Far away, at the edge of the land where it meets the sea, there lived a young woman who believed she could fly.
“Don’t be ridiculous,” the townspeople said when she stood at the edge of the cliff to test her belief. “Birds fly. Humans stay walking on the ground.”
The young woman did not believe that was the only way to be human. Every night before going to bed, she did push-ups and lifted weights to strengthen her wings.
And every night before falling asleep she whispered to the dream fairies, “Let my dreams be filled with flight.”
And every night the dream fairies flitted into her sleep, scattering visions of flying and soaring into her dreams.
And in the morning, she would awaken, repeat her exercises and go out to the edge of the cliff overlooking the ocean far below to test the strength of her wings.
One day, as the young woman stood at the edge of the cliff lifting her arms up and down like the seagulls high above, a little girl approached and asked, “Why are you standing here flapping your arms?”
The young woman, surprised that a child would even have to ask such a question, replied without stopping what she was doing. “Practising flying.”
The child watched for a few moments longer before saying, “Well that’s silly. Why don’t you just leap?”
The young woman stopped lifting her arms up and down. She gazed down at the little girl where she stood looking up at her. Sky blue eyes met sky blue eyes. Flaxen hair floated around her face just as hers floated in the morning breeze.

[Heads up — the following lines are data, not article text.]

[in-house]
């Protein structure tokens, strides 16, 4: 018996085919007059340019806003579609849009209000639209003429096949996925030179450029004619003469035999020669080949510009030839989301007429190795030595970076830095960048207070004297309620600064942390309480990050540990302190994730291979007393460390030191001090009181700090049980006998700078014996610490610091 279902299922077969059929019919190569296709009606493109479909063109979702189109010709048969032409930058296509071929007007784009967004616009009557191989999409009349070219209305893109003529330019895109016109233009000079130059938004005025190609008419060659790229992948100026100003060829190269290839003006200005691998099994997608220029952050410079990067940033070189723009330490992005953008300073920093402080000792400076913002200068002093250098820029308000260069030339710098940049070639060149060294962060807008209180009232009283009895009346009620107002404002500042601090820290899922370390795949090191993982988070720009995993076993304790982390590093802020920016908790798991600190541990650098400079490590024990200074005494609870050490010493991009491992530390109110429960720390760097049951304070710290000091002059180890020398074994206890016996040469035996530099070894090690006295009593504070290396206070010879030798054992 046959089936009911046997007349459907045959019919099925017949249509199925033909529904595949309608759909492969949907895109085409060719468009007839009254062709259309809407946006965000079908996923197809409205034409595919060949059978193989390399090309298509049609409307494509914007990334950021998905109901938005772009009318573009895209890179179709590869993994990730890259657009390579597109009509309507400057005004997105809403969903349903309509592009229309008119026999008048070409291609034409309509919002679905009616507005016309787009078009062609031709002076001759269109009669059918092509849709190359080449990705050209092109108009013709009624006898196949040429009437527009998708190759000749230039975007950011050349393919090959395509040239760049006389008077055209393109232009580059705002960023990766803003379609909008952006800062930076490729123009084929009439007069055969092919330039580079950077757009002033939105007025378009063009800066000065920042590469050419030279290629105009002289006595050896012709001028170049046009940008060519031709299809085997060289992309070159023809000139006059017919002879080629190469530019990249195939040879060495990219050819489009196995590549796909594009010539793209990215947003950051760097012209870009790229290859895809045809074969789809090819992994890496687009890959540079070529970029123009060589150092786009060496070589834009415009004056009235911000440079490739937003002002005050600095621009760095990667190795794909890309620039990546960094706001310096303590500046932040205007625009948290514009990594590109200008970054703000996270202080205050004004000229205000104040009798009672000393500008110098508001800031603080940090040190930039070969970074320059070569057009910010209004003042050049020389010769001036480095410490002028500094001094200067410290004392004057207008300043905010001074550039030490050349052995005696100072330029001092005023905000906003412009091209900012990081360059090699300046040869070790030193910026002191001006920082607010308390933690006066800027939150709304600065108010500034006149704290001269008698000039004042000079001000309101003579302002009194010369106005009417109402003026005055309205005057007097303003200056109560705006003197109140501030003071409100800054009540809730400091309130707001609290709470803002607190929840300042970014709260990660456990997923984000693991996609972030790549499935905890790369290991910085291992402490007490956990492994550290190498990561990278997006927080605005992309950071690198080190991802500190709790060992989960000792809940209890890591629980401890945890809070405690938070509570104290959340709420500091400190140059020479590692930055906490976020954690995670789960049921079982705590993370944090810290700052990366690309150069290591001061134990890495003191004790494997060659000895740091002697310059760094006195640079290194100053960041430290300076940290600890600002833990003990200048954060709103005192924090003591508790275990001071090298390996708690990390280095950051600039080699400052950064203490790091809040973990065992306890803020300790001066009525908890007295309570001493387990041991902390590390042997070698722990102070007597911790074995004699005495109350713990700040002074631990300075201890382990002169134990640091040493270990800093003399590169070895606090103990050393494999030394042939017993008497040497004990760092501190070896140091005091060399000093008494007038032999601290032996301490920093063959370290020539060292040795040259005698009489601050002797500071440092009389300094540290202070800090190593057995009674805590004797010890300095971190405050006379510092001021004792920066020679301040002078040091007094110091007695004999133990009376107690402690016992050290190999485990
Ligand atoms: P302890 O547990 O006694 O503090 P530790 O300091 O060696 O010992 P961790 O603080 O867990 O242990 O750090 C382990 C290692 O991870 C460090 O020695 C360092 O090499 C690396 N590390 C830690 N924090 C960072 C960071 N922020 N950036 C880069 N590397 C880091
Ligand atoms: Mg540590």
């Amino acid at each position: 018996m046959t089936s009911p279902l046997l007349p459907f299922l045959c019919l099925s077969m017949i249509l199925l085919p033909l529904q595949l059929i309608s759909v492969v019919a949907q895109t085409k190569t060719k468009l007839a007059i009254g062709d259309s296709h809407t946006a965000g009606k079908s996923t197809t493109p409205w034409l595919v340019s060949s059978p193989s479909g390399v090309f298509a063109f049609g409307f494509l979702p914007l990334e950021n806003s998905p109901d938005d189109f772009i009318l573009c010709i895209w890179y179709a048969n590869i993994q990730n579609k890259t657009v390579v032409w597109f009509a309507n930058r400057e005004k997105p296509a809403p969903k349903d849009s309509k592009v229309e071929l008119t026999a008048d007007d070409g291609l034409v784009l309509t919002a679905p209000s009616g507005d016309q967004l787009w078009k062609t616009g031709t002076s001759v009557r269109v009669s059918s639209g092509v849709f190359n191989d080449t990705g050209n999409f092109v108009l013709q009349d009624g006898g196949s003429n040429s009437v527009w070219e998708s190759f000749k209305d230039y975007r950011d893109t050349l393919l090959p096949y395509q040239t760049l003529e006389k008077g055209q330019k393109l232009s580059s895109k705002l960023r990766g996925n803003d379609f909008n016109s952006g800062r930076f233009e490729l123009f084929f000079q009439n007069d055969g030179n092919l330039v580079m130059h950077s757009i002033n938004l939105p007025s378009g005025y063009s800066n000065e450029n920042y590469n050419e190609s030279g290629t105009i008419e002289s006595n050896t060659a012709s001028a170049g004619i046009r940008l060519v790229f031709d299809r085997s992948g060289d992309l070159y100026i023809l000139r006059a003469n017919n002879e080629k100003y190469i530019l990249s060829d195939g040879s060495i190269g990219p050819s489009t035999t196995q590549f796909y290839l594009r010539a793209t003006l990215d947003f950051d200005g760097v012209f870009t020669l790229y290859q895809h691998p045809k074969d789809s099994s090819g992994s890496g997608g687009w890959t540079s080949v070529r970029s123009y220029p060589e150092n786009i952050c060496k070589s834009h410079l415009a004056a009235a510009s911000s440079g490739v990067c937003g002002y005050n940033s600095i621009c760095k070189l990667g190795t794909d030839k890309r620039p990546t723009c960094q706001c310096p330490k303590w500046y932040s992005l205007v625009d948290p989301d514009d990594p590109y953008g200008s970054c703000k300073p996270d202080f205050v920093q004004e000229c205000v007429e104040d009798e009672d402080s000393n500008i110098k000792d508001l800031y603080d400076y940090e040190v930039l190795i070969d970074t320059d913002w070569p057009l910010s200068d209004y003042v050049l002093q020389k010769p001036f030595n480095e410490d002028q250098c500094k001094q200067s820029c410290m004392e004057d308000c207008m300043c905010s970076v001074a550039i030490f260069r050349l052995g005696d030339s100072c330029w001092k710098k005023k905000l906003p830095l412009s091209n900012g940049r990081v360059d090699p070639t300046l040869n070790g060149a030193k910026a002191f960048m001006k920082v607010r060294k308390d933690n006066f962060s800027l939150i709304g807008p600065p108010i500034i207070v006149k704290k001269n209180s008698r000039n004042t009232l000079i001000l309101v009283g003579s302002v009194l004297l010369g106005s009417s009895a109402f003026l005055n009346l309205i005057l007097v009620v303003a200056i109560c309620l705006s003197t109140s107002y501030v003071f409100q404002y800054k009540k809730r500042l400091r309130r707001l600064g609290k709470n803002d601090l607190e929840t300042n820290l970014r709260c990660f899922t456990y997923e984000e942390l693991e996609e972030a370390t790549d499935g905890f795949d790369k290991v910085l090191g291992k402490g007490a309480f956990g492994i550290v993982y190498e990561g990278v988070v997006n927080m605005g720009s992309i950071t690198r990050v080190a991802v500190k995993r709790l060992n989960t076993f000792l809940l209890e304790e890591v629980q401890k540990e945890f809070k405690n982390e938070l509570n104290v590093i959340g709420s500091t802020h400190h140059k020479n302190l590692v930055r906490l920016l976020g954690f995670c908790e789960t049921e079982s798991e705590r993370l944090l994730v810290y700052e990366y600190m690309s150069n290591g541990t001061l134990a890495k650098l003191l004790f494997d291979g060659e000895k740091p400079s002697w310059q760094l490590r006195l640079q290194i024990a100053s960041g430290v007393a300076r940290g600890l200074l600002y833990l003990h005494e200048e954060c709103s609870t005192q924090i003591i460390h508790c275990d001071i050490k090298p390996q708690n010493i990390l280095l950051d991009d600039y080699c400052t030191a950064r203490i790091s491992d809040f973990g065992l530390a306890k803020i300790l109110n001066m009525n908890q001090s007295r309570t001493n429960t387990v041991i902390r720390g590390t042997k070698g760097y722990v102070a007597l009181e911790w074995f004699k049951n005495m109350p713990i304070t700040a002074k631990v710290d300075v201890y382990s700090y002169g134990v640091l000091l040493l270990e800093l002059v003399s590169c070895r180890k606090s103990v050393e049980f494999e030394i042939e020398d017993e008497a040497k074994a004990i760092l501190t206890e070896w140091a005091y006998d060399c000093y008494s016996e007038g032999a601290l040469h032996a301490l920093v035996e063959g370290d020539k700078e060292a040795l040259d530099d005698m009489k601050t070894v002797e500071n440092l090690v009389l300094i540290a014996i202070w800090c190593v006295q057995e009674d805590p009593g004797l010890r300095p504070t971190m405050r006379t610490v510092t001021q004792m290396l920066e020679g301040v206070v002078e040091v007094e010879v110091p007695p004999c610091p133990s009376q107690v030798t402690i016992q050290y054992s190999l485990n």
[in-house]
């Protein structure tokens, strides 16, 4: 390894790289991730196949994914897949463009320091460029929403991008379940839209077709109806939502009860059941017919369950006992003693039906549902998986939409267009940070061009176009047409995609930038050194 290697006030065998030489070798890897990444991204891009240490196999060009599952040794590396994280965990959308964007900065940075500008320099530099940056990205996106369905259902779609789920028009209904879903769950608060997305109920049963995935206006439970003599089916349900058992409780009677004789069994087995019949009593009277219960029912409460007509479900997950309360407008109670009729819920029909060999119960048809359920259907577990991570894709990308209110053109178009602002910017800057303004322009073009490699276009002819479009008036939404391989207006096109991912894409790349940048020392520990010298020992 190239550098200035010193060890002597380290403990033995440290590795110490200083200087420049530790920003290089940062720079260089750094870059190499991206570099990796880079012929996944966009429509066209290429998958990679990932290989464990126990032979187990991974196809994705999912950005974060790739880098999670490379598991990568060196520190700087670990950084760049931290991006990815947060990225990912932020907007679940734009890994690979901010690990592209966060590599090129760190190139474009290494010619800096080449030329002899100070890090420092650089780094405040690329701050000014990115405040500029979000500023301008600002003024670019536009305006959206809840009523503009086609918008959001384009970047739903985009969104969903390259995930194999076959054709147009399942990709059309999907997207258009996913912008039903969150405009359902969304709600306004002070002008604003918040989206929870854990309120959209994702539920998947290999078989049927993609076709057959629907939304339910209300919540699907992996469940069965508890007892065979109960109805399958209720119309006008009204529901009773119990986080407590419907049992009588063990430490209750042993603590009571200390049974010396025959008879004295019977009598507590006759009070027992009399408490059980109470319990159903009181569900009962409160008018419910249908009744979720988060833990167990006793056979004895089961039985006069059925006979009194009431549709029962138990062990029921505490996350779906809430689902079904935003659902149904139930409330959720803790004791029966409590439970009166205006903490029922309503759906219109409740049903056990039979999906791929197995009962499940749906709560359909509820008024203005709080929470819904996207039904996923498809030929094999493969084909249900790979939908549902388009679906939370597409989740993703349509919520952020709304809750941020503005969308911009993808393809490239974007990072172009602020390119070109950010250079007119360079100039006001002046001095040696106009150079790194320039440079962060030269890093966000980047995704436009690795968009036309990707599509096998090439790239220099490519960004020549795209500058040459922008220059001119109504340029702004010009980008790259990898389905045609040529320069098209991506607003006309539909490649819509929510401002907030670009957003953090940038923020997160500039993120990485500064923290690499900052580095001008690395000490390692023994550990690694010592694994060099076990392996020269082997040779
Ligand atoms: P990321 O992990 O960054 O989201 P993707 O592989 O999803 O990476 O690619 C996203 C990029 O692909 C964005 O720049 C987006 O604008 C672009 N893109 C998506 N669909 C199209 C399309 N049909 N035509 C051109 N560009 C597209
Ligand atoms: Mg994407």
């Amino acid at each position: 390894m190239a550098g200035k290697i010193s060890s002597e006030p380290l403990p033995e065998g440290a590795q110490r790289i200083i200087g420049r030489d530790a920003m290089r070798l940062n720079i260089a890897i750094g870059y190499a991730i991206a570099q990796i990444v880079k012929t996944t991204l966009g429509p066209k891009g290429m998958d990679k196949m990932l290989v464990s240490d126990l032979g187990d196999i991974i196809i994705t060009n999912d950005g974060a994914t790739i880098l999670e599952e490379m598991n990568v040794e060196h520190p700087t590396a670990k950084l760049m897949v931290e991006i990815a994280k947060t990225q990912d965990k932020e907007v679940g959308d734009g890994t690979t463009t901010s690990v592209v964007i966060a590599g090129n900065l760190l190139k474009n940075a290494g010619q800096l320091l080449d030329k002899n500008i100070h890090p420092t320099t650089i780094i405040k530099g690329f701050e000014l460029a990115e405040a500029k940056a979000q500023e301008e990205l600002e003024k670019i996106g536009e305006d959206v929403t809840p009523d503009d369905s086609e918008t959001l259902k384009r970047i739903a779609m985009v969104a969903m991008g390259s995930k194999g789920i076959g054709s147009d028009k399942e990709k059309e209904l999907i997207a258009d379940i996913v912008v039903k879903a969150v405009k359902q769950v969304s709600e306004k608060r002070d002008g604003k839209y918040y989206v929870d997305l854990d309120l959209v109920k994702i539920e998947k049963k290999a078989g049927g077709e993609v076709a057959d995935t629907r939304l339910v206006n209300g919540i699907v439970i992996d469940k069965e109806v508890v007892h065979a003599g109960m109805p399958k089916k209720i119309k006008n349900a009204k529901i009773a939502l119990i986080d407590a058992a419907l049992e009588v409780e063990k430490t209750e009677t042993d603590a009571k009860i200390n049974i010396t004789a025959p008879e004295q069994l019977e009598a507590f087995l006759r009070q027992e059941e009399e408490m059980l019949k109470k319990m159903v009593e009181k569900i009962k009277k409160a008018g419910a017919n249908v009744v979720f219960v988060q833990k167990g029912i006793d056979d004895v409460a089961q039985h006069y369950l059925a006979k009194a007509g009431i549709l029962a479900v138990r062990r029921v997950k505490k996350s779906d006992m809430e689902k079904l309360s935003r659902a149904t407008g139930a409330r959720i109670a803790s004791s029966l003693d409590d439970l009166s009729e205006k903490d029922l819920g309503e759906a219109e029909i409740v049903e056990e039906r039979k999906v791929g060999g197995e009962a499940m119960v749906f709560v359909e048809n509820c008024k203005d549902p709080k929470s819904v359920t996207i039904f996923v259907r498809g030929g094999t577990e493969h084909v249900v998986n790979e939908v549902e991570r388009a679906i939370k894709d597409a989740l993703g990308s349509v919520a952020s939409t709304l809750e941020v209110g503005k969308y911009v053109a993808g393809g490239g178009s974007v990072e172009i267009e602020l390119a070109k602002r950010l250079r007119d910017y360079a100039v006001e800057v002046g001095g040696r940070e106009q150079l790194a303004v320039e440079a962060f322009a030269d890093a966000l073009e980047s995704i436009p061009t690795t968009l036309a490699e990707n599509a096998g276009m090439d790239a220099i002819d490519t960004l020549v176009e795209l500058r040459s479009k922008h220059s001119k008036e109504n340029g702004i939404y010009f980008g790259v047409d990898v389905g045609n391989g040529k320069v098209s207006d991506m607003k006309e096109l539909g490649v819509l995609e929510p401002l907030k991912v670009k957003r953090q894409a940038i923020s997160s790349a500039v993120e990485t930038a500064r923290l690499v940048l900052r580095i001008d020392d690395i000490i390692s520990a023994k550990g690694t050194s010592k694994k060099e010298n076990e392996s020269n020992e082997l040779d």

The child smiled up at her and the young woman felt all her fears of falling come crashing into her like the waves crashing against the cliffs below.
“What if I fall?” she asked the little girl.
“What if you don’t?” the little girl replied as she threw her arms wide and cast her body off the edge of the cliff.
The young woman watched, wide-eyed and breathless, as the child’s body floated gracefully on the air, catching the breeze and letting it carry her down to the surface of the waves before lifting her up and up and up to the top of the cliff.
In awe, the young woman watched the child land effortlessly back on the cliff beside her.
“See! It’s easy,” said the child.
And the young woman took a deep, deep breath and spread her arms wide.
“I don’t think I can,” she said as tears welled up in her eyes and rolled down her face.
And the child shrugged her shoulder and smiled and said, “That’s okay. One day, you will stop practicing and cast your doubts to the wind and follow me!”
And with that, the child leapt from the cliff and soared with the seagulls flying high.
Watching and wishing she could, the young woman slowly lowered her arms and turned away from the cliff. Shoulders hunched, feet dragging along the dusty trail, she began the long walk back to the village.
“It is not the townspeople who doubt,” she said to herself. “It’s me.”
And she stopped and repeated it to herself. “It’s not the townspeople who doubt. It’s me.”
And she kept repeating it and repeating it until realization dawned. “I’ve been hiding behind practising flying because I doubt I can actually do it!”
Full of the awareness of the power of her doubts to tie her to the ground, she stopped walking away from the edge, turned quickly around and began running towards the cliff. Arms spread wide, she screamed and laughed and yelled loud and fierce as she cast her body over the edge.
And as her feet left the ground, her wings unfurled and she began to fly.
And that’s where you’ll find her today. Far from the edge of fear, wings unfurled, soaring amidst her dreams and dancing in the lightness of being free from doubt.